I recently have gotten some great feedback on the material we’ve been producing on this site. Thank you! I also have received feedback on posting more interviewing advice. The interview is an important opportunity and is the only thing between you and the job. The good news is, they liked your resume and your experiences enough to call you in for an interview. The bad news is, you’re not done!
The interview is coming up and you feel pretty good about how you’ve prepared. You are all set with the answers to any question they can possibly ask, you have some of your own questions for them, but now you ask yourself…what do I bring to the interview? These are some ideas and suggestions that will compliment your preparation on the “big day.” Don’t leave home without them.
Stock the Briefcase
- Resume and References– The most important part of these two pieces of paper, is not the content (yes it is important) but the presentation. The interview is all about impression and personality. They already have your resume, but if you pull it out of the briefcase confidently, professionally (not stiff), and neatly, it will give off a great impression. I suggest you buy yourself a bi-folio where you can keep these documents wrinkle free. Black preferably since it appears business like and to both men and women. Keeping things clean and organized will not only show the interviewers you are well prepared, but you are showing them respect.
- Notepad and Paper– Taking a few notes during the interview shows you are engaged in the interview. Make them feel you are being an active listener. However, don’t stare at your notepad the whole time because it’ll have the reverse effect.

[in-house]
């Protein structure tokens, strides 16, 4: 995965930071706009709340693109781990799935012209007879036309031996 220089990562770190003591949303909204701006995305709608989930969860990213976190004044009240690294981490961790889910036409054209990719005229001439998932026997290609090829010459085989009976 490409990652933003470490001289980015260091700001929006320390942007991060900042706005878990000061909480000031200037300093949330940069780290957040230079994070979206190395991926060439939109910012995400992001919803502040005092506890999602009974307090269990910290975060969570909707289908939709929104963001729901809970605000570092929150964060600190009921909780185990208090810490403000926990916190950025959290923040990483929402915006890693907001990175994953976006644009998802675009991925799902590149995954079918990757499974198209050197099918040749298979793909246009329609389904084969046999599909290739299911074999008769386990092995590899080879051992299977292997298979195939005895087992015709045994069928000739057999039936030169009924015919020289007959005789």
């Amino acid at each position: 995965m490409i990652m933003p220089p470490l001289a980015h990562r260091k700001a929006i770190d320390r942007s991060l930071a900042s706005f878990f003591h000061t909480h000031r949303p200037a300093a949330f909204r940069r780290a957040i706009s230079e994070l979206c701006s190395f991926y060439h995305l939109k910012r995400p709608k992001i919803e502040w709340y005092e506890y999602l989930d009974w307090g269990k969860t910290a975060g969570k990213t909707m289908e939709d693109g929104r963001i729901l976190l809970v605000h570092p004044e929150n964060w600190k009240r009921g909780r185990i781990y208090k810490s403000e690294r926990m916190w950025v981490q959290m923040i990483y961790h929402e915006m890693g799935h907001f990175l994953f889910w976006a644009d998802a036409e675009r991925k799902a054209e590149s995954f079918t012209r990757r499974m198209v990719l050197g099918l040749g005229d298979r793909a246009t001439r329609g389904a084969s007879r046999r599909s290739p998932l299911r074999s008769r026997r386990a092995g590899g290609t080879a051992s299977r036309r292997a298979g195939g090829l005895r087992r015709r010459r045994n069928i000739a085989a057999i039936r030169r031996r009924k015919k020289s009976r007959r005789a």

- Business Card– People take in information three different ways. They are either auditory, verbal or kinesthetic (touch). The more you give them to touch and read the more they will retain the information you tell them. It’s just like when you were in the classroom, you had the teachers that only spoke to you, the one that presented a power point, or the one that showed movies. I liked the movies personally. The point is, cater to the interviewers in multiple ways.
- Directions– Always have directions the day of. Ideally, you should make the drive the day before and see how long it takes. Try it at the same time you would have your interview (this gauges traffic). Having directions will lower anxiety the day of the interview.
- Cell Phone with Interviewers Number– This is primarily for the drive. If you are running late or for some reason something happens, call the interviewers. At least this way they know you are not slapping them in the face intentionally. You never want to be late, but be considerate with a phone call if you are. If your car is having issues or you get lost, call. After you call them, call a taxi to take you to the interview. Don’t worry about the car, it’ll be there after the interview. Once you get to the interview, make sure you TURN THE CELL PHONE OFF! I can’t tell you how many phones I hear at interviews. It puts you on my you know what list.
- A Smile– This nonverbal cue is an immediate rapport builder. Keep in mind, interviewers are nervous too. Instinctly, a smile immediately tells a person you’re not going to hurt them. Not that you or the interviewers have anything to fear, it’s just a natural reaction to first encounters.
- Manners– There is no time to show more respect than in your interview. Introduce yourself with a firm handshake and say “it’s a pleasure to meet you” after. Let your interviewers sit first or wait for them to give you permission to sit.
Hopefully, these tips have shed some light on “game day.” If there is anything you got from this piece, I hope it is awareness at what the day may look like and the possible things you may consider doing.
Rich Dad Says: “Preparedness is a sign of respect.”
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